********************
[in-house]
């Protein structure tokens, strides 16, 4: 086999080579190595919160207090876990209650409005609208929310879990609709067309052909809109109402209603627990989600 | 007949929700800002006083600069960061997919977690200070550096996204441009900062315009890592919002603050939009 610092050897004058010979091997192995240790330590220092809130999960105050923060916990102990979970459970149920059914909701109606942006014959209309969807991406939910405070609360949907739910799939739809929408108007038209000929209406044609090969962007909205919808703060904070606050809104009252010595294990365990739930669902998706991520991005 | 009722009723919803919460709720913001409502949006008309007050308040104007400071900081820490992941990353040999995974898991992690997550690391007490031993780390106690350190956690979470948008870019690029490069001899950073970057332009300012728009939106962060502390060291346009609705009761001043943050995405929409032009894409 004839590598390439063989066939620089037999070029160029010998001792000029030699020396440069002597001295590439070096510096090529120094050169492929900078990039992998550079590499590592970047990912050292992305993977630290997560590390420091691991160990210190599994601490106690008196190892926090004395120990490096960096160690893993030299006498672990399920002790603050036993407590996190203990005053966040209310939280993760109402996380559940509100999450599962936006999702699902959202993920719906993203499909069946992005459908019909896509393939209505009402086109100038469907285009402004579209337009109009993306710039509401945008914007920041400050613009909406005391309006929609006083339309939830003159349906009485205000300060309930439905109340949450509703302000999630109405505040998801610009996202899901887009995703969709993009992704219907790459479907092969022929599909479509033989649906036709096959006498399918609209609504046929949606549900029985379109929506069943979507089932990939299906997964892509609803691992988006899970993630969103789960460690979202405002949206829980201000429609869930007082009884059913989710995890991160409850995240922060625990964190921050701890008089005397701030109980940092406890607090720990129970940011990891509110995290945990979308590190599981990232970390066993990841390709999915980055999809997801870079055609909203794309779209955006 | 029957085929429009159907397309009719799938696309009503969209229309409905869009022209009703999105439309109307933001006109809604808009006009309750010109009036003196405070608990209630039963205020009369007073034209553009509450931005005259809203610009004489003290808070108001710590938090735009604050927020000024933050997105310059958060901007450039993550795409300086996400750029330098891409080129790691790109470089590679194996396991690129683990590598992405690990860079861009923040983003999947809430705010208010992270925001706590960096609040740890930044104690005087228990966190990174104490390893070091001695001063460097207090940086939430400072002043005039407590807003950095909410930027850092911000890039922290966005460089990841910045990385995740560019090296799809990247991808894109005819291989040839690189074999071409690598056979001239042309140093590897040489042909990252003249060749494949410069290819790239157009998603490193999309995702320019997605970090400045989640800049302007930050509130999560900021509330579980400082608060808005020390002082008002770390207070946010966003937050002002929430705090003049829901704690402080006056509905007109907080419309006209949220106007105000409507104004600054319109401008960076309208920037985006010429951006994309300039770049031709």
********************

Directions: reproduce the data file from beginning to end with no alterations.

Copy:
[in-house]
């Protein structure tokens, strides 16, 4: 086999080579190595919160207090876990209650409005609208929310879990609709067309052909809109109402209603627990989600 | 007949929700800002006083600069960061997919977690200070550096996204441009900062315009890592919002603050939009 610092050897004058010979091997192995240790330590220092809130999960105050923060916990102990979970459970149920059914909701109606942006014959209309969807991406939910405070609360949907739910799939739809929408108007038209000929209406044609090969962007909205919808703060904070606050809104009252010595294990365990739930669902998706991520991005 | 009722009723919803919460709720913001409502949006008309007050308040104007400071900081820490992941990353040999995974898991992690997550690391007490031993780390106690350190956690979470948008870019690029490069001899950073970057332009300012728009939106962060502390060291346009609705009761001043943050995405929409032009894409 004839590598390439063989066939620089037999070029160029010998001792000029030699020396440069002597001295590439070096510096090529120094050169492929900078990039992998550079590499590592970047990912050292992305993977630290997560590390420091691991160990210190599994601490106690008196190892926090004395120990490096960096160690893993030299006498672990399920002790603050036993407590996190203990005053966040209310939280993760109402996380559940509100999450599962936006999702699902959202993920719906993203499909069946992005459908019909896509393939209505009402086109100038469907285009402004579209337009109009993306710039509401945008914007920041400050613009909406005391309006929609006083339309939830003159349906009485205000300060309930439905109340949450509703302000999630109405505040998801610009996202899901887009995703969709993009992704219907790459479907092969022929599909479509033989649906036709096959006498399918609209609504046929949606549900029985379109929506069943979507089932990939299906997964892509609803691992988006899970993630969103789960460690979202405002949206829980201000429609869930007082009884059913989710995890991160409850995240922060625990964190921050701890008089005397701030109980940092406890607090720990129970940011990891509110995290945990979308590190599981990232970390066993990841390709999915980055999809997801870079055609909203794309779209955006 | 029957085929429009159907397309009719799938696309009503969209229309409905869009022209009703999105439309109307933001006109809604808009006009309750010109009036003196405070608990209630039963205020009369007073034209553009509450931005005259809203610009004489003290808070108001710590938090735009604050927020000024933050997105310059958060901007450039993550795409300086996400750029330098891409080129790691790109470089590679194996396991690129683990590598992405690990860079861009923040983003999947809430705010208010992270925001706590960096609040740890930044104690005087228990966190990174104490390893070091001695001063460097207090940086939430400072002043005039407590807003950095909410930027850092911000890039922290966005460089990841910045990385995740560019090296799809990247991808894109005819291989040839690189074999071409690598056979001239042309140093590897040489042909990252003249060749494949410069290819790239157009998603490193999309995702320019997605970090400045989640800049302007930050509130999560900021509330579980400082608060808005020390002082008002770390207070946010966003937050002002929430705090003049829901704690402080006056509905007109907080419309006209949220106007105000409507104004600054319109401008960076309208920037985006010429951006994309300039770049031709």